Speaking of the police, when the Pride flag at the United Church was vandalised — more than once — the DPD were involved in that. So it's important that they're part of what's happening. I find that for the most part South Delta doesn’t have the same negative reaction to the police as many other places do — or at least, nothing as drastic has come up yet. Our police seem to be very involved with the community and want to make sure that everything is as safe as possible. I know the Delta Police are working on a bigger, more robust version of the sticker campaign based on something that was already implemented in Vancouver and I think Seattle. It involves the police officers being educated about the 2SLGBTQ+ community and our needs, as well as a safe space program. They also have a particular window decal that's meant to specifically mark a place as a safe haven for somebody who may be feeling threatened. Their program has training that goes with the decal; ours was a simpler version, but we’ll have a more robust version coming out. We're hopeful that the community vendors and businesses will be willing to take on the training and responsibilities.
You've been on board from the beginning; what's kept you involved all this time? And what’s the makeup of the rest of the board?
I wish . . . how do I say this? I wish the organization that we have now was around when I was growing up. And being able to do that for people coming up, that's sort of what's keeping me here — at least for the time being. In the beginning I was the only actual 2SLGBTQ+ person on the board; the other three were allies. We have a few more on the board now who actually identify under that umbrella. Of the seven board members, at least three of us are 2SLGBTQ+.
A few of the board members are parents of kids that fall under the 2SLGBTQ+ community or are on other variant spectrums, so they're resources unto themselves, but they also are very aware of other resources that they can forward to those who may need the services of these organizations. These are places like Covenant House, The Trevor Project, PFlag, and many, many others. One of our board members is part of an organization called the Mama Bears, which is a network of parents of 2SLGBTQ+ kids; they advocate very strongly for their children just as a mama bear would for her cub. The mama bear in our community can connect other parents with all kinds of resources through that organization’s extensive network.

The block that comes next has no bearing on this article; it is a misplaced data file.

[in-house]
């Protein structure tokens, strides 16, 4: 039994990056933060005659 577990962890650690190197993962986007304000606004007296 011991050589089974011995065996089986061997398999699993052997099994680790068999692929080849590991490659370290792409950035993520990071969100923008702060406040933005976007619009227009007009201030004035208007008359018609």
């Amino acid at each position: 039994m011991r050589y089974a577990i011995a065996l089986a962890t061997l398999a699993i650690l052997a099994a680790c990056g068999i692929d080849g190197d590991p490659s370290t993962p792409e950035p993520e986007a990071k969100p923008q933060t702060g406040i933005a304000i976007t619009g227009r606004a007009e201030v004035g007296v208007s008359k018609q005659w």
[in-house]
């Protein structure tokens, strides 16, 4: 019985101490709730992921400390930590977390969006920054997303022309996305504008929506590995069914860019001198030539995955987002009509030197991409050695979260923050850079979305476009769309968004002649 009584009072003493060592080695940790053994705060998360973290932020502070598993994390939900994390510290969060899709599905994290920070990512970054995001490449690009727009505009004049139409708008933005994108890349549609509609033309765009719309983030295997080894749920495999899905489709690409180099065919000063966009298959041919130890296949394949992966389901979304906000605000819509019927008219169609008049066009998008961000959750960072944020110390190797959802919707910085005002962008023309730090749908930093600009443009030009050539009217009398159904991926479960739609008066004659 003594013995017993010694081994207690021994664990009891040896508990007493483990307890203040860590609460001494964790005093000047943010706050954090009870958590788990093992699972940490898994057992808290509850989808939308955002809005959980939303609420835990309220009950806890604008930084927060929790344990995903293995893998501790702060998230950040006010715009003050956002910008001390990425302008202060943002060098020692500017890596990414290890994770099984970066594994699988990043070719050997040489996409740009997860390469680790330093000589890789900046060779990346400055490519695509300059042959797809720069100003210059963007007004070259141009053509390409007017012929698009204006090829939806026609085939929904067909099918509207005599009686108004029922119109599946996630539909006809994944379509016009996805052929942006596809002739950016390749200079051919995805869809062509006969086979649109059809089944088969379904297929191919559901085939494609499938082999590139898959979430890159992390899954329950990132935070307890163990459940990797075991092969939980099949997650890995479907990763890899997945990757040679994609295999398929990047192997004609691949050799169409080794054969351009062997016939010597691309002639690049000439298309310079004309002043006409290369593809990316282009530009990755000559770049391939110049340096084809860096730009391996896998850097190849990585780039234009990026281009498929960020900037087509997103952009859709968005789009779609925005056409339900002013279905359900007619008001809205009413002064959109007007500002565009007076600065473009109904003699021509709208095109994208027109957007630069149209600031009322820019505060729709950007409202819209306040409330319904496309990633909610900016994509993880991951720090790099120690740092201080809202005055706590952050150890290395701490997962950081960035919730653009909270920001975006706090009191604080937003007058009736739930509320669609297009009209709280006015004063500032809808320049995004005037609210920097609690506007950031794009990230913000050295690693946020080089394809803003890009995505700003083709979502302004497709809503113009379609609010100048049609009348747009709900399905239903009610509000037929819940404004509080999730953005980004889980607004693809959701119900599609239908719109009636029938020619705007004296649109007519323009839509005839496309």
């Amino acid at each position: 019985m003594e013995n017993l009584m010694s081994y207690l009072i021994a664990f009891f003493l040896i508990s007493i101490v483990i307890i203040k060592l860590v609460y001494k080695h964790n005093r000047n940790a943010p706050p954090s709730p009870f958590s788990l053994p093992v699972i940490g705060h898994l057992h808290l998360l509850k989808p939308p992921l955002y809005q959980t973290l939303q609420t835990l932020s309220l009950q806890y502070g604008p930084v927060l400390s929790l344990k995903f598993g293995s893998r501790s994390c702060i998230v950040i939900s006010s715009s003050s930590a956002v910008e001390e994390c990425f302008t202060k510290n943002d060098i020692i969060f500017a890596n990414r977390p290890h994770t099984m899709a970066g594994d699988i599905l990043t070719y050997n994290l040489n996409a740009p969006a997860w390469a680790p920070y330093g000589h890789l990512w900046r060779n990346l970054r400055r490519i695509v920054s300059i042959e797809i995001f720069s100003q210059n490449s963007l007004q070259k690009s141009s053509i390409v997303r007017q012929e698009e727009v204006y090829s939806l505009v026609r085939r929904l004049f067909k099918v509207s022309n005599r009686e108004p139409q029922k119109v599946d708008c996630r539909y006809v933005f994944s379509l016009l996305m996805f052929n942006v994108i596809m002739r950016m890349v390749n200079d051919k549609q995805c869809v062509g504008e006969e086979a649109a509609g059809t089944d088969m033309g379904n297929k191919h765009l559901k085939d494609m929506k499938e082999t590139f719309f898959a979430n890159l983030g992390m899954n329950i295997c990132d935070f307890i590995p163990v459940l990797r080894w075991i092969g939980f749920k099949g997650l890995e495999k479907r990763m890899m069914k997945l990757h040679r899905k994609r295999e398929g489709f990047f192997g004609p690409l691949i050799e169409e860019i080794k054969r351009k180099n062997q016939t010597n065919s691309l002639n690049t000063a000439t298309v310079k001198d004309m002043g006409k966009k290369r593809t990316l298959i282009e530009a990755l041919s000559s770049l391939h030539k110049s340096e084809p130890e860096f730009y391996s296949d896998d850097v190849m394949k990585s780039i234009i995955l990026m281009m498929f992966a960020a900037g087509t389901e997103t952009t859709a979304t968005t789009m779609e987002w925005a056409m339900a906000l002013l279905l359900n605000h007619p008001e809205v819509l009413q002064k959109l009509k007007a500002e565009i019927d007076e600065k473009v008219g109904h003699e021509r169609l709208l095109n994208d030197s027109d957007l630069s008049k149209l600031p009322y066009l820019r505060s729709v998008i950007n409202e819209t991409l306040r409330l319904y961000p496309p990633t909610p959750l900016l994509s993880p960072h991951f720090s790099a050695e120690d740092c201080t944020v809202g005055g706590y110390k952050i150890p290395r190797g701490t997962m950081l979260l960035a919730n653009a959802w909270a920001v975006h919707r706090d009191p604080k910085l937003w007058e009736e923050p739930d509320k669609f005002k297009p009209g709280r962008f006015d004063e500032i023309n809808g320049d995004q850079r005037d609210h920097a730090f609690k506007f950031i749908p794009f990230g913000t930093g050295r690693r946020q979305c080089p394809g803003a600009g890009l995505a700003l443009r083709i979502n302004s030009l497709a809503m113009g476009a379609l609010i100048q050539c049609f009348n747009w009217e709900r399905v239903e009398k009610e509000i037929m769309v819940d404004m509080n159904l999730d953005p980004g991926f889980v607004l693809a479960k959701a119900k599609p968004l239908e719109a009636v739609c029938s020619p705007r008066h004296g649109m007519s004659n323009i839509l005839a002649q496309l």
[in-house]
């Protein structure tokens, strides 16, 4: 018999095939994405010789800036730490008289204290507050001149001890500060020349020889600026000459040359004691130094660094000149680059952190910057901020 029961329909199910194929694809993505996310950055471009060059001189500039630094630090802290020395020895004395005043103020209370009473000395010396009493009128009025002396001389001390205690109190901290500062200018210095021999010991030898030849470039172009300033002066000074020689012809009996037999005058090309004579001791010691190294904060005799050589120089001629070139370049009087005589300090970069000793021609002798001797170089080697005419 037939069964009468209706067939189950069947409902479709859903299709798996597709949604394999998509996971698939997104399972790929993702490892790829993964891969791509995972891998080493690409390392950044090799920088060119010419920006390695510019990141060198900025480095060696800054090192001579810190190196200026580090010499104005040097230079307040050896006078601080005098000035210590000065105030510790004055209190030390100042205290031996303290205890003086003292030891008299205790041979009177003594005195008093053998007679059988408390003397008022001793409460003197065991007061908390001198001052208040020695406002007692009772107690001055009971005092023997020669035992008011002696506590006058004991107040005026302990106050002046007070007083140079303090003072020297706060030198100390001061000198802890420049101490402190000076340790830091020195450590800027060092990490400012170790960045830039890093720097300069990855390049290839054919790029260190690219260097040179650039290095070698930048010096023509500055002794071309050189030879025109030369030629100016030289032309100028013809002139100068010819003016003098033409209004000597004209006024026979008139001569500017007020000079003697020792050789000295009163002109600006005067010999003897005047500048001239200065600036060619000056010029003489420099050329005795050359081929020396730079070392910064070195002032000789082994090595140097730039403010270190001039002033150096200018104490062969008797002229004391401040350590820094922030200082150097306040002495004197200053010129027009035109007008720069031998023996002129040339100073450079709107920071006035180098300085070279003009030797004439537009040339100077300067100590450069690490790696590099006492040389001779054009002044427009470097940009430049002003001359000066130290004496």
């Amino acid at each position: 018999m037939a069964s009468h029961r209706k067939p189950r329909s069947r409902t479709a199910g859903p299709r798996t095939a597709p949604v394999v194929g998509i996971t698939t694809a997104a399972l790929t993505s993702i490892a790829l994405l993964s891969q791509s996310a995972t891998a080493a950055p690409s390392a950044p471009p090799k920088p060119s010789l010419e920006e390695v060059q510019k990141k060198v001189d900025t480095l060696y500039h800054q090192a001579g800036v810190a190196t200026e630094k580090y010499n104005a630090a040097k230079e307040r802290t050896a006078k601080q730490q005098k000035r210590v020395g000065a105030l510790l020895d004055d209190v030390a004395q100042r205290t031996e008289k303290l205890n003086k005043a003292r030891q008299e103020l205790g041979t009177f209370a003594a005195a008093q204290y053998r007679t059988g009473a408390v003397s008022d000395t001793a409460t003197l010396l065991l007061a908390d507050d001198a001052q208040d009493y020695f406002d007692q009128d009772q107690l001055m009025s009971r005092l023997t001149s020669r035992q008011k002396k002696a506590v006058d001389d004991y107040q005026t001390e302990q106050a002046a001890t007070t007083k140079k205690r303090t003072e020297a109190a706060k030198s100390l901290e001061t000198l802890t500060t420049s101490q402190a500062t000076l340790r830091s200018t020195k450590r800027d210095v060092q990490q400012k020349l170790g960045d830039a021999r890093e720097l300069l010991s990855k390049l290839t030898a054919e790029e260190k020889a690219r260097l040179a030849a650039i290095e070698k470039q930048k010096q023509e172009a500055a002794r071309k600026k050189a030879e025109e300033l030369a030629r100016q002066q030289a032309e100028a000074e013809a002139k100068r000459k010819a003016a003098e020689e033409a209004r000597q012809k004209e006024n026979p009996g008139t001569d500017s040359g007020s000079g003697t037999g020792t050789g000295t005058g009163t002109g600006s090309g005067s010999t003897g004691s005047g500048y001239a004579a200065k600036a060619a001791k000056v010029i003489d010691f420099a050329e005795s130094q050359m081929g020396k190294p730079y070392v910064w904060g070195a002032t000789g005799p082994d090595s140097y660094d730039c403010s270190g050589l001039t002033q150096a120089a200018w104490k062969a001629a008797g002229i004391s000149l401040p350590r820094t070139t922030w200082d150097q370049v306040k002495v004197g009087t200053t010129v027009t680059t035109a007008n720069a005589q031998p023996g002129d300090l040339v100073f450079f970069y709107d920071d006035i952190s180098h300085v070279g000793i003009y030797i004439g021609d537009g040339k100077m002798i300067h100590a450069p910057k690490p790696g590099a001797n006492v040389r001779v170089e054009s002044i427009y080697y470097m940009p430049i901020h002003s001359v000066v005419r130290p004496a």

One of our members-at-large is a constable who was our original DPD liaison; they’ve now moved on, but they’re still involved with the board. And we have a new liaison officer to further connect us with the DPD, which has been an important connection for us right from the start, as I mentioned earlier.
We may be just one organization, but we are supported by many. We are inclusive and our message remains that we are part of your community. We have always been part of your community, even though you may not have known that we were here. We have families, just like you. We live our lives, just like you. We are not really that much different and we want to live as a harmonious community with our neighbours. For anyone who feels like they don’t have support, we are here for them. I mean, we've had kids reach out who've been disowned by their families; in one instance the mama bear I was telling you about stepped in and helped figure out where this young person was going to go. From what I understand, they did a wonderful job; I wasn't involved personally because it's not something I have expertise in, but I’m proud of our organization for stepping up. So the message is: we're here for you if you need us, and we'll do our best to help.